There are three elements that make Sarga distinct from other types of barefoot massage:

1. The use of tensional force via Sarga’s proprietary equipment

2. Myofascial technique and the sparing use of lubrication

3. Directionally oriented myofascial technique

There are many schools of thought around fascia and the manipulation of fascia; however, myofascial technique is defined here as manual therapy characterized by sustained, oblique, and high-friction contact with the aim of stimulating a stretch response in the fascia associated with muscle (“myo”) tissue. Sarga Bodywork celebrates the broad, densely innervated surfaces of the feet as incredibly effective and intelligent tools for this purpose.

The Evolution of Sarga

The word sarga has meaning in both Spanish and Sanskrit. In Spanish, sarga refers to a tapestry woven from many different threads. “This is a fitting concept for us, since Sarga Bodywork synthesizes techniques and teachings from many different traditions,” Massaguer says. “It is appropriate that this metaphor of a tapestry is connected to the fabric that we hold in our hands for balance and support.” In Sanskrit, the word sarga can refer to “creation” or “origin energy” made manifest into form. This idea sustains Sarga Bodywork’s mission to provide techniques and materials that help inspire bodyworkers to resource their innate creativity in ways that are mindful, safe, minimally strenuous, and efficient. “Adding tensional force to your barefoot massage practice opens up an entirely new biomechanical relationship to your work,” Massaguer says.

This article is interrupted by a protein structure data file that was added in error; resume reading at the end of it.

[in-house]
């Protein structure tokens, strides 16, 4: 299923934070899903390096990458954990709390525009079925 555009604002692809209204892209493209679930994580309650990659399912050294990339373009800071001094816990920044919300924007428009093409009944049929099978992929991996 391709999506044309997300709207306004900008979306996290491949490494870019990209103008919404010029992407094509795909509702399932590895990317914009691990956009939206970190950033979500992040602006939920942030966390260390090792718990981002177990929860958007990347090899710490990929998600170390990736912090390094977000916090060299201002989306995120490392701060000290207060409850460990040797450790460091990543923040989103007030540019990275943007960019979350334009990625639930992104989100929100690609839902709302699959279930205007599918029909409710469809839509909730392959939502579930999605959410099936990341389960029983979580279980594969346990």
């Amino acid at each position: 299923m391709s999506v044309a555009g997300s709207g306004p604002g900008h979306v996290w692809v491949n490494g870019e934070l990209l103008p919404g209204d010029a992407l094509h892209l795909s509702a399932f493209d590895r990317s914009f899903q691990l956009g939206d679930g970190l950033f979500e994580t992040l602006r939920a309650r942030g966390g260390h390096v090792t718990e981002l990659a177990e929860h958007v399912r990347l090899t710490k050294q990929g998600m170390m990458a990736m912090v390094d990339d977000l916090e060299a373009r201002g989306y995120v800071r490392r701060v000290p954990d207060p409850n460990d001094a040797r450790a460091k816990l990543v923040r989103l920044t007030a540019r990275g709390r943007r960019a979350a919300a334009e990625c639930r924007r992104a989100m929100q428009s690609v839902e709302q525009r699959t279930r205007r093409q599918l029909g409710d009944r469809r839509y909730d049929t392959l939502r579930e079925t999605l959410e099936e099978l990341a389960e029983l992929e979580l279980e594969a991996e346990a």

One of the traditions that has influenced Sarga Bodywork is structural integration and the work of Ida Rolf. While Sarga Bodywork is in no way a form of structural integration, it employs directionally oriented myofascial techniques, or techniques applied in specific directions that aim to encourage patterns of structural efficiency in the body.